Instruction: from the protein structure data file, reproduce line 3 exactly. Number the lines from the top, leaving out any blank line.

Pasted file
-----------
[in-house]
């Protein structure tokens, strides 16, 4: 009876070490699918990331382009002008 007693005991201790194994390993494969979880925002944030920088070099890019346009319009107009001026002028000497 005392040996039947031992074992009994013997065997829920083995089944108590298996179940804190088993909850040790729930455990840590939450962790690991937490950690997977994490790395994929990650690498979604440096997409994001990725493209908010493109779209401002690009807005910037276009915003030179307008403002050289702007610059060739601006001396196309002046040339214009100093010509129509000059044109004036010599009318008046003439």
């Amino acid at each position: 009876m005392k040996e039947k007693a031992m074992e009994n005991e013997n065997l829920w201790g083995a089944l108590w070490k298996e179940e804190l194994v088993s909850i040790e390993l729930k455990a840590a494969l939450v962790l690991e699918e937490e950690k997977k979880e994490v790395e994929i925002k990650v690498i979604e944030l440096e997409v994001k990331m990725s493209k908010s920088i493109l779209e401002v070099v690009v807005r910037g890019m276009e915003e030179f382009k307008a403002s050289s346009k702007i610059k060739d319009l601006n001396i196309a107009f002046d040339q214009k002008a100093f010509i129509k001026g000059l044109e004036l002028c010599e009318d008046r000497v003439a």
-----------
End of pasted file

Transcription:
């Amino acid at each position: 009876m005392k040996e039947k007693a031992m074992e009994n005991e013997n065997l829920w201790g083995a089944l108590w070490k298996e179940e804190l194994v088993s909850i040790e390993l729930k455990a840590a494969l939450v962790l690991e699918e937490e950690k997977k979880e994490v790395e994929i925002k990650v690498i979604e944030l440096e997409v994001k990331m990725s493209k908010s920088i493109l779209e401002v070099v690009v807005r910037g890019m276009e915003e030179f382009k307008a403002s050289s346009k702007i610059k060739d319009l601006n001396i196309a107009f002046d040339q214009k002008a100093f010509i129509k001026g000059l044109e004036l002028c010599e009318d008046r000497v003439a």